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OMEN by HP and FACEIT have announced the OMEN UK Open—a new Counter-Strike: Global Offensive tournament set to run from next month through November, 2018. The UK-exclusive contest promises a total prize pool of $30,000, with $12,500 of that in cash and $17,500 of OMEN by HP hardware.
Qualifiers kick off on April 15 and are open to teams and solo players alike. The opening stage is split into eight preliminary rounds, followed by a two-month league, and wrapped up by open finals on November 17 and 18. The tourney in its entirety will be broadcast on the OMEN by HP Europe Twitch channel.
Further to the competition itself, OMEN by HP will also run the OMEN UK Open Community Caster Challenge—an initiative that gives talented commentators the chance to win $2,500 worth of OMEN by HP products, and the potential opportunity to cast the OMEN UK Open Final.
"With the launch of the OMEN UK Open, HP is celebrating the competitive spirit that drives grassroot gamers across Britain," says George Brasher, UK and Ireland MD at HP, in a statement. "We know that enthusiast gamers need the best equipment and competitions to reach their goals and showcase their talent. The OMEN UK Open is a unique opportunity for HP to provide this platform and support the expansive UK CS:GO community—a passionate group of gaming fans at the very heart of esports."
The Omen UK Open qualifiers begin on April 15, and the tournament will conclude with Finals on November 17 and 18, 2018. More information on all of the above can be found here, while those interested in Community Caster Challenge sign ups should head in this direction.
Valve are again tinkering with the Negev light machine gun in Counter-Strike: Global Offensive, trying to find its role as a support weapon. The changes are relatively minor on the scale of things, but I’m still fascinated by the fact that CS has held basically the same form for almost 19 years yet the developers are still tinkering with fine details. Samuel Horti was jolly excited when the initial Negev rework in 2017 turned a joke gun into a murderous bullet beam intended to deny areas to enemies, but the devs are not quite happy with its suppressive fire. And so, changes! (more…)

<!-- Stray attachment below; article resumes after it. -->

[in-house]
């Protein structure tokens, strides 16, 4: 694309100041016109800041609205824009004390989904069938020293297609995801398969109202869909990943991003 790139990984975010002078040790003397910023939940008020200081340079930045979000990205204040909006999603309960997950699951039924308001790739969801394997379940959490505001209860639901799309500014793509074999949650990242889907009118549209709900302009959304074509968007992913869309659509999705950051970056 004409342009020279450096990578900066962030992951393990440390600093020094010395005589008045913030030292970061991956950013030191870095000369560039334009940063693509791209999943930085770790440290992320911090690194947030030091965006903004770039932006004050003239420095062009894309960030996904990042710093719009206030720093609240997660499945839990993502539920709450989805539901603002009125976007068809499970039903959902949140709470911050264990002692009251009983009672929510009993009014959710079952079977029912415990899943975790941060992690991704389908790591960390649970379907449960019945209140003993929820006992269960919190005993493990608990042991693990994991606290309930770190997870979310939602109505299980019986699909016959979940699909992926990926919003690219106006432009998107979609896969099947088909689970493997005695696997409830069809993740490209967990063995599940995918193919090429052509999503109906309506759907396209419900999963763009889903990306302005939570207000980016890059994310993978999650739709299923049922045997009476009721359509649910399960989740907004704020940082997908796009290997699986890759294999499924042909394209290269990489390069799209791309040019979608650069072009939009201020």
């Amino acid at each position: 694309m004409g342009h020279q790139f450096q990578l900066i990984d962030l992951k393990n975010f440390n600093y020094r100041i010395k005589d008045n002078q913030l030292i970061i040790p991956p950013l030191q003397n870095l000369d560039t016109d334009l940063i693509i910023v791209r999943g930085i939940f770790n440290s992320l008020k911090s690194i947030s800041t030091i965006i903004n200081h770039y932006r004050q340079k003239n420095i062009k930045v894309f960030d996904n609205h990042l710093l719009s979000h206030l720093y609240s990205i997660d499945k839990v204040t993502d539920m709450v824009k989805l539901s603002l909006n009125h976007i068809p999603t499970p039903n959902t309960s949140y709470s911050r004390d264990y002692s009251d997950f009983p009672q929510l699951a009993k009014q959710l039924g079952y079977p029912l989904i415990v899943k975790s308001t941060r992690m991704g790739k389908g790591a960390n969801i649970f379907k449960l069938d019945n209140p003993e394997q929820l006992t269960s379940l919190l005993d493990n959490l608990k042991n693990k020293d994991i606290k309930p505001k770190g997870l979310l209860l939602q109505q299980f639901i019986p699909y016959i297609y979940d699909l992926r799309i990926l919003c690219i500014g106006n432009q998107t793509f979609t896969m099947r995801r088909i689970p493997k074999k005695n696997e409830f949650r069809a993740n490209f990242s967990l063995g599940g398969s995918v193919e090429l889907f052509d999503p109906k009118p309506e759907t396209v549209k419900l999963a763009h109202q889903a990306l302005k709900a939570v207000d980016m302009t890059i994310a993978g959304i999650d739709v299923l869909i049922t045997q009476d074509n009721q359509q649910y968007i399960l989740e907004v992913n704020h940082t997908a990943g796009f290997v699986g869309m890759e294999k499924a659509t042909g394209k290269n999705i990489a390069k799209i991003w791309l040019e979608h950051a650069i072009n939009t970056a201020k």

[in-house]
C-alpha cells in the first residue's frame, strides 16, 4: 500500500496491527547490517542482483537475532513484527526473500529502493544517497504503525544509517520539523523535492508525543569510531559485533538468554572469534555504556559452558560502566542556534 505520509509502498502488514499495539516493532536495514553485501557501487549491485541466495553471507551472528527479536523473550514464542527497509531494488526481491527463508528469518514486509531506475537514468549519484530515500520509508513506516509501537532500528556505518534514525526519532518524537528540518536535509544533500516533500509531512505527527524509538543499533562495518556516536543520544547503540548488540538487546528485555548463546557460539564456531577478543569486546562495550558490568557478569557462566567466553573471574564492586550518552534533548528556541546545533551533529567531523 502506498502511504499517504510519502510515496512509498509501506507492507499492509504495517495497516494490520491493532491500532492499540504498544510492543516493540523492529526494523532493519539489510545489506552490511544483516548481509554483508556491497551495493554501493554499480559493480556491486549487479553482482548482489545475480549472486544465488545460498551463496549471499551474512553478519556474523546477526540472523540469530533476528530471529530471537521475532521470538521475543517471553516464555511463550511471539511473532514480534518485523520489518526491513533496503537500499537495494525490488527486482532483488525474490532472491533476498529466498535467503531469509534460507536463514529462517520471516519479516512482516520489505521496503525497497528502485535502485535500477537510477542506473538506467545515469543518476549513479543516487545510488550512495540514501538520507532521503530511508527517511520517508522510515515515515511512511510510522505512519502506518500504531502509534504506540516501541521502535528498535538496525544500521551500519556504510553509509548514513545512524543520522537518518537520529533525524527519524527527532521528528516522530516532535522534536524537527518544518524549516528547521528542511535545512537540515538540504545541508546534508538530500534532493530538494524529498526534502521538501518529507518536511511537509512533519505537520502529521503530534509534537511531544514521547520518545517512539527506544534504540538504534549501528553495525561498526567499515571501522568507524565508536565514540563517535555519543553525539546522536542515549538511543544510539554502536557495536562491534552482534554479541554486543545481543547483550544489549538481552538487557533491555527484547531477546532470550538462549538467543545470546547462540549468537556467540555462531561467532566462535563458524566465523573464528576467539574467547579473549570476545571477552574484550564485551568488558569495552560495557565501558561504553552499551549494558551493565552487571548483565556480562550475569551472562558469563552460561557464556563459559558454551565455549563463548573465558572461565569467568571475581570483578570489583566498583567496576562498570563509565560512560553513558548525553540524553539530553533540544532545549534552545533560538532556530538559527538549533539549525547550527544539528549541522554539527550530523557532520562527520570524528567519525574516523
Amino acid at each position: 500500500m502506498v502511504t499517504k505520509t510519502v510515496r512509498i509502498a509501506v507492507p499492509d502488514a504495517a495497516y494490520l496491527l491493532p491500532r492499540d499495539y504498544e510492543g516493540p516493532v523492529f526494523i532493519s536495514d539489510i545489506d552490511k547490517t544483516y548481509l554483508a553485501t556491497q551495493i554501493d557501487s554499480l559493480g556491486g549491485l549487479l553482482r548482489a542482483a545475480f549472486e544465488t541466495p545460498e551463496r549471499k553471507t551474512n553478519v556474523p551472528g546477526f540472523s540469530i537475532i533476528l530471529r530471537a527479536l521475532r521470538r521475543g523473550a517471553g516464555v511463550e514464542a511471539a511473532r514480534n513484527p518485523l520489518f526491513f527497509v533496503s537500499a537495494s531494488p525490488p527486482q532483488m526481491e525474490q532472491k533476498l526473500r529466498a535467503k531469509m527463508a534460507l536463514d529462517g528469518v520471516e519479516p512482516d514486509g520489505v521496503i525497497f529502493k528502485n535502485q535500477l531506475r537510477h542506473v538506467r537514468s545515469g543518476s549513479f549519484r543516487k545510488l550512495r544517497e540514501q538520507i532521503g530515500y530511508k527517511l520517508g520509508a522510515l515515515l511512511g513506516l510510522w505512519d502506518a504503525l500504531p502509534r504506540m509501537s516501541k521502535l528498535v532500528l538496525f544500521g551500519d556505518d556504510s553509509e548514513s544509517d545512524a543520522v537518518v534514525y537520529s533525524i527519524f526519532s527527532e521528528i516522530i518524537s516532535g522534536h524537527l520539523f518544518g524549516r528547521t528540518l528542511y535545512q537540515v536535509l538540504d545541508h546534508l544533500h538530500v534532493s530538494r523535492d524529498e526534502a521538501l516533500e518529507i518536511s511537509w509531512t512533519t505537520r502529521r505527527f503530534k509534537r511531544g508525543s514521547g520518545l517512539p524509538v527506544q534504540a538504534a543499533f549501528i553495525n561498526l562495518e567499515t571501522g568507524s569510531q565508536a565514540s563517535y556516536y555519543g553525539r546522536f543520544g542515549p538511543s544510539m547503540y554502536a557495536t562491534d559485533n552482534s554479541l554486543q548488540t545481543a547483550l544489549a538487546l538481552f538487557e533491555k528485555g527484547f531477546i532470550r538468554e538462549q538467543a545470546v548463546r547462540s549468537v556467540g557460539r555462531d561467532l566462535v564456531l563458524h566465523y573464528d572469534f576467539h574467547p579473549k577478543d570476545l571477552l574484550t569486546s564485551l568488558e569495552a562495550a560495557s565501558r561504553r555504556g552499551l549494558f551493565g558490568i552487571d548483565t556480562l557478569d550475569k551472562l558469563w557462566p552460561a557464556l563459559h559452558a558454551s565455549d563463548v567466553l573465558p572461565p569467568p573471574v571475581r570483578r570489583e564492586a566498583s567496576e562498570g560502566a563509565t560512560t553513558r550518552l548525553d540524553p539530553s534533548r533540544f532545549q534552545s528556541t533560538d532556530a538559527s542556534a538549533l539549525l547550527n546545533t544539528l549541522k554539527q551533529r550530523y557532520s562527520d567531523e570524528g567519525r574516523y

John is elsewhere this week, squeezed into Brendan’s luggage for a flight to San Francisco and the Game Developers Conference, so I’m here for the regular rundown of last week’s top-selling games on Steam. This week, the letters R, A, and S are well-represented with strong showings from both Mars and rats.
If you haven’t heard of the Saxxy Awards, then you’ve been missing out. It’s an annual Source Filmmaker competition orchestrated by Valve, and I reckon this year has a particularly strong crop of nominees. The official winners will be announced later today, but who cares about that? I’ve saved Valve the trouble and already picked out the best ones below.
Greetings, readers. John, your regular guide to this hollow summary of ceaseless material consumption, is missing. We presume he has angered the company overlords with some sort of ill-judged diatribe against corporate consolidation, and has subsequently been reassigned to another media outlet, possibly The Re-education Supplement, or Gulag’s Weekly. Well, you won’t find any such insubordination from me. I have only the purest intentions of telling you the top ten best sellers on Steam this week, with a secondary goal of reinforcing the cold emptiness of our predominant mercantile culture. Let’s buy some games! (more…)
If you're ever having a hard time retaking B on Inferno, just build a better sightline. Created by Kinsi55, creator of CS:GO battle royale mod Go 4 The Kill, this mod demonstrates what CS:GO would play like if you could build ramps and platforms as readily as you can in Fortnite Battle Royale.
The result is both cathartic and extremely stupid, a strange shooter hybrid baby that combines one of the most hardcore point-and-click skill tests with the goofiest and most accessible battle royale game out there. Kinsi55 doesn't plan on a public release though; they say CS:GO's skyboxes are so small and buggy that most people would just get stuck, but I'll hold out hope yet. Gun game with fort-building sounds like a dream to me.
At a presentation for upcoming Dota 2-themed card game Artifact at Valve's offices in Bellevue, Washington today, Gabe Newell reiterated that Valve is getting back into developing new games beyond its current roster of multiplayer titles. After talking about Valve's focus on Steam and hardware during the past several years, which he described as "an investment in the future", Newell said "Artifact is the first of several games that are going to be coming from us. So that's sort of good news. Hooray! Valve's going to start shipping games again."